November 11, 2021

Never Walk Alone: The Community Approach of the International Data Spaces standard

Germany has long sought to create a counter-model to the monopolistic structures of Silicon Valley. The “Silicon Economy” initiative is an open-source infrastructure for industrial and logistics B2B platforms. The Fraunhofer Institute for material flow and logistics (IML) initiated the project with the support of the German logistics sector.
Andreas Nettsträter

Businesses that want to share data and services via digital platforms must be sure that they maintain control over their data and that they can trust the other participants in data exchange. The critical ingredient is the International Data Spaces reference architecture model (IDS-RAM).

The IDS RAM is currently being applied in two large-scale projects, launched two years ago by the Fraunhofer IML in Dortmund. In addition, the institute is developing components for logistical services – these include digital forms to simplify loading and shipping; an AI-based service to reliably predict arrival times of shipped goods; and the optimization of resource management in storage facilities.

Services, not data: The Silicon Economy view of the IDS standard

The IDS standard enables businesses and organizations in all sectors of industry to trust the data sharing environment while maintaining data sovereignty. Data sharing takes place in open and federated data spaces. For logistics and supply chain management specifically, data spaces enable new business models, new contractual and payment systems, the integration of new technical developments such as AI, as well as the targeted use of such new developments for the exchange of data and processes between businesses.

However, neither data exchange nor data itself is the primary target of the IDS standard for the Silicon Economy. While data spaces provide data for businesses and organizations, the goal of the Silicon Economy is always to provide concrete services.

Community-based solutions

The Silicon Economy’s approach – using the IDS standard – is as smart and innovative as their idea of an ecosystem of platforms. In both cases, the process is driven, not by individual companies, but by a community. This creates open-source solutions instead of individual, insular and proprietary solutions that do little to promote the digitization of logistics.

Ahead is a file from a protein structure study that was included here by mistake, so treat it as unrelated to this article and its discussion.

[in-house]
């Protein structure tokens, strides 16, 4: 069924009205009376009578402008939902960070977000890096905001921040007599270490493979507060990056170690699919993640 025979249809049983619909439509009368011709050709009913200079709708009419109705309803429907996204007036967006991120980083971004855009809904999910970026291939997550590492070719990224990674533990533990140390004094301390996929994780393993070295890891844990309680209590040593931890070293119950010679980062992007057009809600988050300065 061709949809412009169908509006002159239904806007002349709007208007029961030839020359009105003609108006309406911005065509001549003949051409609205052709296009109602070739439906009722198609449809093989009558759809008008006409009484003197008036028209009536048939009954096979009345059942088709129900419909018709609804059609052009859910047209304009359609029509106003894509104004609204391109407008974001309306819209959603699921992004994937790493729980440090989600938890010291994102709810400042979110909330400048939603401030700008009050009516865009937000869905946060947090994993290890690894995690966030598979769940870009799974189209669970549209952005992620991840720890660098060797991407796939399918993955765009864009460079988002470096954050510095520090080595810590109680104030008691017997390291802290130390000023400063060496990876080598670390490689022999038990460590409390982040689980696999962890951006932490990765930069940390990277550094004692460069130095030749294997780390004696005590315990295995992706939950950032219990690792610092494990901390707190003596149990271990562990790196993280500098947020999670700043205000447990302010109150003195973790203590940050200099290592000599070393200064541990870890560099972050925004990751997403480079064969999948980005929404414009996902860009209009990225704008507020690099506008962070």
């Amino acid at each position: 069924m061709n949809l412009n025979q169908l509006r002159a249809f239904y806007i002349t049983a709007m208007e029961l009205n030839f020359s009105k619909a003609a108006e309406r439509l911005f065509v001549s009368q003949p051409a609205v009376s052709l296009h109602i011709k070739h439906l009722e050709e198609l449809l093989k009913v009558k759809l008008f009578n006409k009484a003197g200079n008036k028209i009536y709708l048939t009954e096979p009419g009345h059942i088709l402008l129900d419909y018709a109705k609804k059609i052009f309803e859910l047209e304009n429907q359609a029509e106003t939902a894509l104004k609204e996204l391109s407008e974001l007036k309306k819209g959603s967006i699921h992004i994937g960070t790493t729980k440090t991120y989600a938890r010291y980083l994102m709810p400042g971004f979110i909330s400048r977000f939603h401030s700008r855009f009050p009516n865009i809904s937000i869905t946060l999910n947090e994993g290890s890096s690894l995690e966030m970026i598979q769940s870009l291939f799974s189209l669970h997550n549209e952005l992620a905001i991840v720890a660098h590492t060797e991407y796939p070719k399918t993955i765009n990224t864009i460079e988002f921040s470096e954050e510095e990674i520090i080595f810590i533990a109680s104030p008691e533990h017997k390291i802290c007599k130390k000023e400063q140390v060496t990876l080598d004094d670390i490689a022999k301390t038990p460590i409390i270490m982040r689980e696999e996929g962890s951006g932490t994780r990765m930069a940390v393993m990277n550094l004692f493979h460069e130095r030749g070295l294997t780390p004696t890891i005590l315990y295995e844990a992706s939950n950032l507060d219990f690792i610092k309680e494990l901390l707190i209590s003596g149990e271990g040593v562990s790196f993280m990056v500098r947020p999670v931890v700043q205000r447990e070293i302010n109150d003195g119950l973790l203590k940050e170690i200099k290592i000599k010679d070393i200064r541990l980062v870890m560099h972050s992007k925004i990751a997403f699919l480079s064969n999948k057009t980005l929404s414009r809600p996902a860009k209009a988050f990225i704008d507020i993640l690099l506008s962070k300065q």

In the Silicon Economy, logistics companies – regardless of whether they provide services or IT solutions, or whether they are large-scale corporations or startups – will have the chance to shape logistics data spaces. Many players are already taking advantage of this opportunity. The community arising out of this process guarantees that no business is excluded from the use of the digital infrastructure in the logistics space.

Logistics will use many data spaces simultaneously

This community will not only create a new spirit and a new level of commitment to the application of the IDS standard. It will also induce a paradigm shift. Just as the Silicon Economy is based on a distributed system, the data space for logistics and supply chain management will be an environment with many subdivisions. Each business will be able to create a data space with its partners, including co-workers, clients, and suppliers.

In some of these data spaces, the number of participants will be very small, as with an application for managing breaks in a logistics facility. In other data spaces, there may be 10, 20, 100 or even 200 participants. One such example would be a service to optimize cooling logistics for air freight or a service to optimize the management of C parts. As all services and the platforms that make them available are based on the IDS open-source components of the Silicon Economy, participating businesses can integrate new partners into their data spaces seamlessly.

With these data spaces based on concrete applications, the digital infrastructure of logistics and supply chain management will grow steadily. The data exchanged in these spaces, however, will remain under the sovereign control of the participating businesses.

Software building blocks provide a logistics entry point into the International Data Space

Entry into any data space happens through an IDS connector. The connector is one of the most important technical components of a data space, it connects individual participants and is the endpoint for the shared use of data. The Silicon Economy will provide a specific software toolbox that enables logistics enterprises to integrate a data space connector into their own IT landscape.

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Author: Andreas Nettsträter
Andreas Nettsträter is the project manager for networking and knowledge transfer in the Silicon Economy

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